"The legend stalks the stage"
by Peter Carrington for remotegoat on 11/11/10

So many of the facts about the Ripper murders have already been said that it is difficult to offer something new about them. Alan Moore's superb From Hell had the definitive word and though it might have inspired many more to look into the case the facts have been repeated so many times it seemed an insurmountable task for Spontaneous Productions to achieve more than a grim retelling. But they do achieve more, though, like a naked blade, it does not always slice cleanly.

To begin with we must mention Jack himself. Keith Chanter cuts an impressive figure. He towers over the rest of the cast and asks booming questions to the audience about the murders with a voice like mulled wine. He asks the audience to consider what he was rather than who. Keith Chanter is the legend of Jack given form, a stalking cipher of dread but one the writers do not overuse.

Having established that the central figure is not the focus of proceedings it falls to the five victims to relate the story and be the focus. These 'roses' are portrayed well, with each characterised as individuals rather than simply waiting for the knife to fall. As each falls, they take on the other principal roles of the time, offering wider insight that helps ground the play.

Sara Mason as Polly Ann Nicholls is the first victim left to haunt the stage, drifting into the supporting roles one after the other with expert skill. Annie Aldington as Annie Chapman is masterful in all her roles within the play, it is easy to see why she has worked on so many radio plays. Samantha Smith is perfectly cast as Liz Stride, slipping between accents seamlessly. Rebecca Livermore conveys the tortured Kate Eddowes without pretention; her screams reminding us that this is not a simple repetition of the facts, this is cold murder. It is the understated performance of Laoisha O'Callaghan as Mary Jane Kelly that solidifies this group of very different women together in one tale. Together they show how each of these women were ignored or mistreated in life, only to become remembered in death and the tragedy that is.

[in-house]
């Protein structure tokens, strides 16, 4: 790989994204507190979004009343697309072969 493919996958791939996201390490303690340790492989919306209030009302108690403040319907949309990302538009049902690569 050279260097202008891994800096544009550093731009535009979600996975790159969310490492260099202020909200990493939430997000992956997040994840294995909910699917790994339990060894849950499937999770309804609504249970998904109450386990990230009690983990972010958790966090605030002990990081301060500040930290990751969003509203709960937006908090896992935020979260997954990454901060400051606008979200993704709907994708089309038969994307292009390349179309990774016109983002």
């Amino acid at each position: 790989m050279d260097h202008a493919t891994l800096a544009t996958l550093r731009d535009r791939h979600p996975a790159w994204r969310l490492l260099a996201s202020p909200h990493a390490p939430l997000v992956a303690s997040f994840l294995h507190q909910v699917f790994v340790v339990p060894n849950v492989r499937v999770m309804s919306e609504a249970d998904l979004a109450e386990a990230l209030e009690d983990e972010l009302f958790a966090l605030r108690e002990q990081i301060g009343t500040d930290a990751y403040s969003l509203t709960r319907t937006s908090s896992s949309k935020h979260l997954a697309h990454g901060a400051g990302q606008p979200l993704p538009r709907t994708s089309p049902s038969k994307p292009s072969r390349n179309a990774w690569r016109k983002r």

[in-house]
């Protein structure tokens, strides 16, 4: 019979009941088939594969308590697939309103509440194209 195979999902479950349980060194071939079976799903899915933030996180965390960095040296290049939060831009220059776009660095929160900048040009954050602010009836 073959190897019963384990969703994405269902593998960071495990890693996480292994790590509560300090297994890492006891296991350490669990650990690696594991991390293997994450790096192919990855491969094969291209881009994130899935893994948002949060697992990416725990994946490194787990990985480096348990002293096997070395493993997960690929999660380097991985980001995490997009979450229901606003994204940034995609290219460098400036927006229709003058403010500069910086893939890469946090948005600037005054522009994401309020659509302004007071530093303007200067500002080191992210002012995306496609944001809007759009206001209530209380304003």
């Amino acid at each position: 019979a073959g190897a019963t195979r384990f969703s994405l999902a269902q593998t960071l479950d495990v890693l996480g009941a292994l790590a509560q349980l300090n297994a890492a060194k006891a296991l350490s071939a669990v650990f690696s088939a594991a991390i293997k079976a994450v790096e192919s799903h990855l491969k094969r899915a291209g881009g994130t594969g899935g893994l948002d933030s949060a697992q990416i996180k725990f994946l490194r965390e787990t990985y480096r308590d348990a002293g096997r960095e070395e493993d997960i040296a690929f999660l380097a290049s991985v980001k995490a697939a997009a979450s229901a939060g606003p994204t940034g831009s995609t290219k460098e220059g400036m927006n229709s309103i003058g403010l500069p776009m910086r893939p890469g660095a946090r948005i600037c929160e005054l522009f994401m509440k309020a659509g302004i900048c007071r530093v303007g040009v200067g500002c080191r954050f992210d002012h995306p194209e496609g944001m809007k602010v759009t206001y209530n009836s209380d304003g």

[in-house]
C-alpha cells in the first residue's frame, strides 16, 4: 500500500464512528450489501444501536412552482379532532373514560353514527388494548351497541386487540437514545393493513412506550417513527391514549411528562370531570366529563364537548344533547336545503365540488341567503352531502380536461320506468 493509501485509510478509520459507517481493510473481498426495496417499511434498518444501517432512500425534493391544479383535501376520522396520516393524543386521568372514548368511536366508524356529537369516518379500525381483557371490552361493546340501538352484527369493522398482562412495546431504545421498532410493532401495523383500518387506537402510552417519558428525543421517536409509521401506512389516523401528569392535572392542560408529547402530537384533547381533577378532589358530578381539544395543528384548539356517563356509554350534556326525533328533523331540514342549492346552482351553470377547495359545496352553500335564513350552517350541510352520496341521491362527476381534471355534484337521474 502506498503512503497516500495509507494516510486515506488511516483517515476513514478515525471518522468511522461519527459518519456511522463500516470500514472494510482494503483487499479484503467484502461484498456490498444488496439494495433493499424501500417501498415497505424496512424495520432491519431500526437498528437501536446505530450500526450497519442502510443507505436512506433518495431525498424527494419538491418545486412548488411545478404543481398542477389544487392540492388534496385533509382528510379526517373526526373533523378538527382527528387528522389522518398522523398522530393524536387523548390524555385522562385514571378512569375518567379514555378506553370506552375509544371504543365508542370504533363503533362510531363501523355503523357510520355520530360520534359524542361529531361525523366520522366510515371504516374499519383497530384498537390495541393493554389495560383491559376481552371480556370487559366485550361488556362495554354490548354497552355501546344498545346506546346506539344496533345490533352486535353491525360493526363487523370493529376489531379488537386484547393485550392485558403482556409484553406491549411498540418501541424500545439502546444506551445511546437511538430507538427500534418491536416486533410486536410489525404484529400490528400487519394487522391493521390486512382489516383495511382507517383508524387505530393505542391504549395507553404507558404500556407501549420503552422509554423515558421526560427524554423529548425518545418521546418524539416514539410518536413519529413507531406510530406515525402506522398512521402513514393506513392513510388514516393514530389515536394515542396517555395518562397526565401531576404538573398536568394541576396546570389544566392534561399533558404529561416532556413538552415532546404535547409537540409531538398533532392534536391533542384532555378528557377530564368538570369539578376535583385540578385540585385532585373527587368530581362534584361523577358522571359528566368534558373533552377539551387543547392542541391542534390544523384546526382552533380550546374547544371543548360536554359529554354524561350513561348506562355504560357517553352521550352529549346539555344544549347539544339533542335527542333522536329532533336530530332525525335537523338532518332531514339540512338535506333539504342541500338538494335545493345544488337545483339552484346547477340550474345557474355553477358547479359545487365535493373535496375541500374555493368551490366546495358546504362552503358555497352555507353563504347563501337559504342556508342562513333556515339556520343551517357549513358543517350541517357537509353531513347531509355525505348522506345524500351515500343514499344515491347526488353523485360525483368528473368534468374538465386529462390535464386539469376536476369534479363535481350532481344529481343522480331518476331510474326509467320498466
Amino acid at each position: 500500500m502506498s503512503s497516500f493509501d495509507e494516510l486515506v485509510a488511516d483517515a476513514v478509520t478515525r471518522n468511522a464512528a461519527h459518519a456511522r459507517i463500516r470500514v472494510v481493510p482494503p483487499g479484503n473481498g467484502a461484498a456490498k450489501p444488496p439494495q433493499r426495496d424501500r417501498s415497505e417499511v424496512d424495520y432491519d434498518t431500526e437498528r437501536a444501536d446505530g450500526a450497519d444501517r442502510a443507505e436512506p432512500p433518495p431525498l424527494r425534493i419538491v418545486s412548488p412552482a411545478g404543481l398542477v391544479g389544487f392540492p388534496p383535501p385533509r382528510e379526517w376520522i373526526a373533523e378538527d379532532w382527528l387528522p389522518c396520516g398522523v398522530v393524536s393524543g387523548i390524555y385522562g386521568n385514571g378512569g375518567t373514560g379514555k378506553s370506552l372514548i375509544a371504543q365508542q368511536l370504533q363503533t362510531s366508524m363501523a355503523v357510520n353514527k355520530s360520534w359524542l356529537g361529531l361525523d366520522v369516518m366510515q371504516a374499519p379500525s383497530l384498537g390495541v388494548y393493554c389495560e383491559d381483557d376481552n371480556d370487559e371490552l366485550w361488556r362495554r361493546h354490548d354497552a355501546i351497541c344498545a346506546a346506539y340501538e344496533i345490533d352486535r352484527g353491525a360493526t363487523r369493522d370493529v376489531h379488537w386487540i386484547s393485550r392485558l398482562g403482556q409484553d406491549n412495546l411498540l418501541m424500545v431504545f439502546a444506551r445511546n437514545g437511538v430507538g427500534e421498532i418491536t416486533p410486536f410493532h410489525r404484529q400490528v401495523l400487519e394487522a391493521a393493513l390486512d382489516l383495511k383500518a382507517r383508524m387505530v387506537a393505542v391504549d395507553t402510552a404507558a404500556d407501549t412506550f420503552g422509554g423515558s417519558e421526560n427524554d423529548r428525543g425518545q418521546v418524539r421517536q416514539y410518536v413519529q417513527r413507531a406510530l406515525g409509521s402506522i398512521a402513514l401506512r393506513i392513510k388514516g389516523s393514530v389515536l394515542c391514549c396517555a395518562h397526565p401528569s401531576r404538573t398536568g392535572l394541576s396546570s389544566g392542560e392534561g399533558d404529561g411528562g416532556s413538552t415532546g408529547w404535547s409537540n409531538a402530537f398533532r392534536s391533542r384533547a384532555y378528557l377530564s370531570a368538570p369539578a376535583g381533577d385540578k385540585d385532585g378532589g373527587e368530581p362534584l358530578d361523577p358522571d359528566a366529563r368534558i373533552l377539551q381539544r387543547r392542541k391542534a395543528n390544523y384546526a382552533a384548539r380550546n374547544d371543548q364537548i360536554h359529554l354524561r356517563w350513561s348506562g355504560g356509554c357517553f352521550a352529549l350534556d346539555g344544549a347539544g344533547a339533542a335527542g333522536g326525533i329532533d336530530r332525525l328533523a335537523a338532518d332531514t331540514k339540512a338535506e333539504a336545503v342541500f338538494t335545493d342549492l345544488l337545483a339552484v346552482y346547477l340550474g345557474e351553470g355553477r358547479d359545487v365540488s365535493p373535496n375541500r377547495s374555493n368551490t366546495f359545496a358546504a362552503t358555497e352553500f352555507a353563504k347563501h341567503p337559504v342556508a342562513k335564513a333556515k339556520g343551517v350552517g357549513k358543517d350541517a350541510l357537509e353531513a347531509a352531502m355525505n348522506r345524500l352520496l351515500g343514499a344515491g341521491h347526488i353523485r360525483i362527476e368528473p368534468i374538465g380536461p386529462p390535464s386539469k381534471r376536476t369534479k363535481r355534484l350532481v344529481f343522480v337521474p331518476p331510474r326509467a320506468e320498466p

The production is well considered on each level. The costumes are understated but emotive, each woman having a different coloured shawl, from the dark, haunted black of Kate Eddowes to the deep red of Mary Kelly; an ever-present reminder of her fate. The lighting is minimal and not overused, it guides the audience around the stage with beams and within such a dark stage the sound unnerves the audience.

John Kaufman and Martin Stiff know it is difficult to offer new insight into a 120 year old murder case and had they approached it from familiar angles their play might have been blunted. Indeed it is in some respects, others having covered various angles before. But in the Roses of Whitechapel the tale is retold with the incidental details and the legacy of the murders as a focus rather than the mystery. As a result new things can be learned, the tragedy rediscovered and not lost in the blood, though that shall ever be at the forefront of the tale.

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